Keywords

  • Australia
  • Insurance claims review
  • Mental health
  • Return to work

Cite this

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title = "Mental Health Claims Management and Return to Work: Qualitative Insights from Melbourne, Australia",
abstract = "PURPOSE: Mental health conditions (MHC) are an increasing reason for claiming injury compensation in Australia; however little is known about how these claims are managed by different gatekeepers to injury entitlements. This study, drawing on the views of four stakeholders-general practitioners (GPs), injured persons, employers and compensation agents, aims to describe current management of MHC claims and to identify the current barriers to return to work (RTW) for injured persons with a MHC claim and/or mental illness.METHODS: Ninety-three in-depth interviews were undertaken with GPs, compensation agents, employers and injured persons. Data were collected in Melbourne, Australia. Thematic techniques were used to analyse data.RESULTS: MHC claims were complex to manage because of initial assessment and diagnostic difficulties related to the invisibility of the injury, conflicting medical opinions and the stigma associated with making a MHC claim. Mental illness also developed as a secondary issue in the recovery process. These factors made MHC difficult to manage and impeded timely RTW.CONCLUSIONS: It is necessary to undertake further research (e.g. guideline development) to improve current practice in order to enable those with MHC claims to make a timely RTW. Further education and training interventions (e.g. on diagnosis and management of MHC) are also needed to enable GPs, employers and compensation agents to better assess and manage MHC claims.",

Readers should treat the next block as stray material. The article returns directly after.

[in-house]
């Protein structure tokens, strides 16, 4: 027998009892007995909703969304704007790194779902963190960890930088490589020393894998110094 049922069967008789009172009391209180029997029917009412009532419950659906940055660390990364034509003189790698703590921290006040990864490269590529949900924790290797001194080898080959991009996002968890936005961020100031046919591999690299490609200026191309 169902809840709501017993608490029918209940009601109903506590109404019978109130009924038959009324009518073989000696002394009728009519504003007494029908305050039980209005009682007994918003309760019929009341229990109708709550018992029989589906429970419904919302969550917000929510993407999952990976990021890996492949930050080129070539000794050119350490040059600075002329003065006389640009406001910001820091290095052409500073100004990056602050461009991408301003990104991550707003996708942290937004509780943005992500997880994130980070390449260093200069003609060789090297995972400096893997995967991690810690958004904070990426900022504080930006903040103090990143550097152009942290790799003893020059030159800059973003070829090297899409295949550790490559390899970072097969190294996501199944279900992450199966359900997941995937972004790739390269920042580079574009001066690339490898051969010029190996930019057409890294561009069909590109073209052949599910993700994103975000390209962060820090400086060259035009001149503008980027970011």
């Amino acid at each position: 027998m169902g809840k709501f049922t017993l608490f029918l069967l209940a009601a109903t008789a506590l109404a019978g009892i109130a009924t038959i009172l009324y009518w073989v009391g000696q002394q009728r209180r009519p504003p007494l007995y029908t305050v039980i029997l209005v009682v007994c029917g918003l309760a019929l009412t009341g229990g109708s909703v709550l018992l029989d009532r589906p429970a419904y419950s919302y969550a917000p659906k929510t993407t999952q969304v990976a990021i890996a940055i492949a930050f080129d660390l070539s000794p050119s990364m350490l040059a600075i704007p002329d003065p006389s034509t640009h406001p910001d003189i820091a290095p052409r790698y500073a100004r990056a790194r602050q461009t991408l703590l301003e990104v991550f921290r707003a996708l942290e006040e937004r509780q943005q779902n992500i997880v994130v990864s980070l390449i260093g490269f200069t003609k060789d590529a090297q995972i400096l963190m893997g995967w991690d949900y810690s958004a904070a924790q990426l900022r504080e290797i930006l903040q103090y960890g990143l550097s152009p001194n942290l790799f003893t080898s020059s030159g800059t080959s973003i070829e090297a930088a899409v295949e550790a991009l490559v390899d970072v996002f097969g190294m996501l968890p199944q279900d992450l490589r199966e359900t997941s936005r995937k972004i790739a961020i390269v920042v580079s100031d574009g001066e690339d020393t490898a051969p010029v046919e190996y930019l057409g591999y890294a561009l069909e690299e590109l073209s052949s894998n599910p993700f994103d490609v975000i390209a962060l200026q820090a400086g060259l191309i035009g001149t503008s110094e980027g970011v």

keywords = "Australia, Insurance claims review, Mental health, Return to work",